Action for Brain Injury week 2018 provides a great opportunity to highlight the impact brain injury has not only on individuals and their families but on society as a whole.
Brain injuries are often seen as invisible disabilities because they are not necessarily obvious from the outside and the symptoms can be so easily misinterpreted or misunderstood. It is this aspect of brain injury that has been specifically targeted by the Child Brain Injury Trust who this week launched their Brain Injury Information Card Service intended to help those with brain injuries alert others to their difficulties more easily on a day to day basis and thereby promote better understanding.
As a specialist in brain injury claims one of the most rewarding aspect of my work is the benefit that compensation can bring in terms of improving the quality of life and offering security and stability to for brain injury survivors and their families.
Unfortunately through involvement with charities and other brain injury organisations I am also all too aware of the divide that exists in the brain injury field between those with the ability to secure private funding (typically through litigation) and those without. As a result, despite the best efforts and dedication of those who work and volunteer with brain injury survivors, the benefits of effective rehabilitation along with long term access to therapies, aids, equipment and support which we at Freeths are able to secure for our client's through a successful clinical negligence claim are often inaccessible to others who suffer similar injuries in different circumstances.
Unfortunately hit comes to securing funding and to recognising the needs of brain injury survivors, the difficulties of a having an invisible disability are exacerbated further by a lack of awareness as to how pervasive and widespread such injuries in our society. With that in mind, Chris Bryant MP on behalf of the All-Party Parliamentary Group (APPG) on Acquired Brain Injury called recently for a parliamentary debate to raise awareness of this hidden epidemic.
Statistics repeatedly demonstrate a high prevalence of brain injury among young offenders in custody, the homeless, and those accessing mental health services. A point highlighted by ABIL (Acquired Brain Injury London Forum) in response to the Mayor of London's health inequalities strategy 2017, a strategy document which like many other public health consultations had inexplicably made no reference to brain injury.
According to statistics cited by the APPG on Acquired Brain Injury in January 2018, brain injuries cost the UK around £15bn every year or 0.75% of GDP. Long term investment in brain injury research, treatment and rehabilitation has the potential to dramatically improve individual lives whilst also to significantly reducing homelessness, youth offending rates and the burden on mental health services.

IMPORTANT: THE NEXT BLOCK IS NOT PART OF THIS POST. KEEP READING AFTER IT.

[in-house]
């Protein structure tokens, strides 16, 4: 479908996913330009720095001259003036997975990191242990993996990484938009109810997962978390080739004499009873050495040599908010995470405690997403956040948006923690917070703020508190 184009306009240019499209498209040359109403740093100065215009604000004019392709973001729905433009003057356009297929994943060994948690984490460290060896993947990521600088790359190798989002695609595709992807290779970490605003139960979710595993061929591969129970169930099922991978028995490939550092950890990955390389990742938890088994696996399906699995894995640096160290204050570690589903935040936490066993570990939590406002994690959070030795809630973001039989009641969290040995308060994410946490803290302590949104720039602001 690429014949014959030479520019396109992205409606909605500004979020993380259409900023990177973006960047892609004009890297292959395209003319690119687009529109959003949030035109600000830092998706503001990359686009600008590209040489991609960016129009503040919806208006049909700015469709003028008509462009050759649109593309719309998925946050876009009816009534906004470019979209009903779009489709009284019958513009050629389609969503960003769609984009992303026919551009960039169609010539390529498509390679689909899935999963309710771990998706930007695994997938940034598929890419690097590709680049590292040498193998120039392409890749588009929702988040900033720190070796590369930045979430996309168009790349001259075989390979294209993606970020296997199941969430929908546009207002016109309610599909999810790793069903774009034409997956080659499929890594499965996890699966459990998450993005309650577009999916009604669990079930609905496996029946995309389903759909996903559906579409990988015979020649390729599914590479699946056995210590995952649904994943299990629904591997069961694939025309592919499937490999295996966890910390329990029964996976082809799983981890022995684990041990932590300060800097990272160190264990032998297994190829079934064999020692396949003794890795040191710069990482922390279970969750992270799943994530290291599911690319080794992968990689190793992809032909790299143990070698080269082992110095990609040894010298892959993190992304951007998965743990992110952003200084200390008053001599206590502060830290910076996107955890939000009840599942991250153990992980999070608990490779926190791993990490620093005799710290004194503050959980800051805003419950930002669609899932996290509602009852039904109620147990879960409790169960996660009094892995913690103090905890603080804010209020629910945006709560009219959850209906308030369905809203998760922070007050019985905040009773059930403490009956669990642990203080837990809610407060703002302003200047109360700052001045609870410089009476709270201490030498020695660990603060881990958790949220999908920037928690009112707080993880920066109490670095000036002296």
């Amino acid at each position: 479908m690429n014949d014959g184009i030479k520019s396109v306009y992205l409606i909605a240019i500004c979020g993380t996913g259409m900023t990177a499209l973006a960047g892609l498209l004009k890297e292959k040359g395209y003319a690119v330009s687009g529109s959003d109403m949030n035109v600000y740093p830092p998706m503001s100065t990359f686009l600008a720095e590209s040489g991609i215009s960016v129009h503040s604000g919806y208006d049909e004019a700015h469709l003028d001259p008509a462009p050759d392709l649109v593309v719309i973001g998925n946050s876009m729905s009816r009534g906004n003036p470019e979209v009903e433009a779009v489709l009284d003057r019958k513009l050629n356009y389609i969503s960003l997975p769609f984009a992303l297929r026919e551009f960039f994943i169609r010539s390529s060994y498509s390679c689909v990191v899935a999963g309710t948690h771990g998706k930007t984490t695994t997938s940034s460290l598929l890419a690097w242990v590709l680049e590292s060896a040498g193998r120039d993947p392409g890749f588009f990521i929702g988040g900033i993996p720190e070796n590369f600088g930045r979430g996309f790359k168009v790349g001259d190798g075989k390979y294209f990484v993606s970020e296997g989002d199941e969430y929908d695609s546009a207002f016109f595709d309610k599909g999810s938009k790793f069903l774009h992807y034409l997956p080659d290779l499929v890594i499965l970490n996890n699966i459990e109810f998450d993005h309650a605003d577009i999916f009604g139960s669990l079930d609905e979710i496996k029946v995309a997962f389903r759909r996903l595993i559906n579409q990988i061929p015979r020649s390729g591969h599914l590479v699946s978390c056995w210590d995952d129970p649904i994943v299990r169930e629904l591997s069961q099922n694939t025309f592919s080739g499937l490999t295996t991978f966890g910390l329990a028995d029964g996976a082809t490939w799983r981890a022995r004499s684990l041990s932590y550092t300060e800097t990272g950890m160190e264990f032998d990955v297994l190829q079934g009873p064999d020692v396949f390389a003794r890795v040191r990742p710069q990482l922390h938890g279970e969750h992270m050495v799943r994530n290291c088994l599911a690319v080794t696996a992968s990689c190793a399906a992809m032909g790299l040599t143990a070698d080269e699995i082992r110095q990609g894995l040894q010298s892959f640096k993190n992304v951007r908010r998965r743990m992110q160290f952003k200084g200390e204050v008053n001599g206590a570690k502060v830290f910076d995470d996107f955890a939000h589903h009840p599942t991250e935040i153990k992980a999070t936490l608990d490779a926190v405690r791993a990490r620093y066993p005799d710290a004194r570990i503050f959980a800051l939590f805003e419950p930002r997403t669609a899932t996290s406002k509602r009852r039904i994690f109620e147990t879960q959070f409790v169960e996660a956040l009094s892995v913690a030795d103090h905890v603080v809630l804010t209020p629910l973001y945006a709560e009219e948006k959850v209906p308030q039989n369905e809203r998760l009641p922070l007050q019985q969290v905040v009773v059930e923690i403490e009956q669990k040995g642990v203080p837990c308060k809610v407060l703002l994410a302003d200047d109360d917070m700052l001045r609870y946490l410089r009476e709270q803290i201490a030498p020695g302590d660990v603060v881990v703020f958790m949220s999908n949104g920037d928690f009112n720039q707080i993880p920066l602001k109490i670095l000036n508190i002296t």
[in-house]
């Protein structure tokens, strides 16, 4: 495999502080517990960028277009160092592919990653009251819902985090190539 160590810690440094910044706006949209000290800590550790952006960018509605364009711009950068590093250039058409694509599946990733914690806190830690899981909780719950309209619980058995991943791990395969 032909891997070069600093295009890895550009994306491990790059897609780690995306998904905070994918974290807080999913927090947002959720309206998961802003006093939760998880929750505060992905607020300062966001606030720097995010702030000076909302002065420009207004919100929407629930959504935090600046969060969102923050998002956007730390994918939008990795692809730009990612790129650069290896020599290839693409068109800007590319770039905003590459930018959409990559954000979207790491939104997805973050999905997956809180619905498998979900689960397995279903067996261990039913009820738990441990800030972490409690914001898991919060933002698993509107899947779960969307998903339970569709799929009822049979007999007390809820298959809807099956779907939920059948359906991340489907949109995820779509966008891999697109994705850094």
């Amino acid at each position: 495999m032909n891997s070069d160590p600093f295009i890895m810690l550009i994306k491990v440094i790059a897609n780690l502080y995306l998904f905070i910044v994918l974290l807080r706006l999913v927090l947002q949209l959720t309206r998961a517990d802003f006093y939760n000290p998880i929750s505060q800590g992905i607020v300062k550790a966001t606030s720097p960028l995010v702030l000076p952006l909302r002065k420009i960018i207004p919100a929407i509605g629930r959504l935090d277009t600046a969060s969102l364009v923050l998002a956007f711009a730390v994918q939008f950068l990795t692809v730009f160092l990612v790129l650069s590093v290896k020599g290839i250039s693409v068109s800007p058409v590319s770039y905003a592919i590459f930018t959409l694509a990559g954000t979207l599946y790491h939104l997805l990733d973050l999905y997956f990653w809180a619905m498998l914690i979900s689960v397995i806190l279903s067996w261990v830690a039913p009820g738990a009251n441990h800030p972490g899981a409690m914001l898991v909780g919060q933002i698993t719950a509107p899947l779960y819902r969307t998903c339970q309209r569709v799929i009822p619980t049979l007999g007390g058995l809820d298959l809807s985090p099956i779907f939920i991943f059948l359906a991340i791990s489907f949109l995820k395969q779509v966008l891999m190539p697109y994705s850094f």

Given the common and wide spread nature of these injuries and the financial cost to society it is shocking that access to brain injury services have been often overlooked and the interests of brain injury survivors and their families under-represented when it comes to competing for NHS funding and other key resources.
Thankfully through successful campaigns led by charities such as Headway and the Child Brain Injury Trust, with new research continuing to emerge as to of the long term effects of apparently minor brain injuries and concussions, and with the successful relaunch of the All-Party Parliamentary Group on Acquired Brain Injury in November 2017 after a long hiatus, there are signs that the issue is gaining much needed recognition.
It is therefore more important than ever this Action for Brain Injury week to build on the gathering momentum and help shine a light on this hidden epidemic for the benefit of us all. One easy way in which you can play a part is by joining in with Hats for Headway Day which place takes tomorrow (Friday 18 May 2018). For further details see https://www.headway.org.uk/about-headway/events-and-conferences/hats-for-headway-day/
If you are concerned that you or a loved one may have suffered a brain injury as a result of substandard medical treatment or care please contact, please contact Catherine Bell (firstname.lastname@example.org) for a free and confidential discussion of your legal options.
An Acquired Brain Injury (ABI) is brain damage caused by events after birth and can result in cognitive, physical, emotional, or behavioural impairments leading to permanent or temporary changes in functioning. Exact figures are unknown, but a very low estimate is that over one million people live in the UK with the effects of ABI at an estimated minimum cost of £4.1 billion.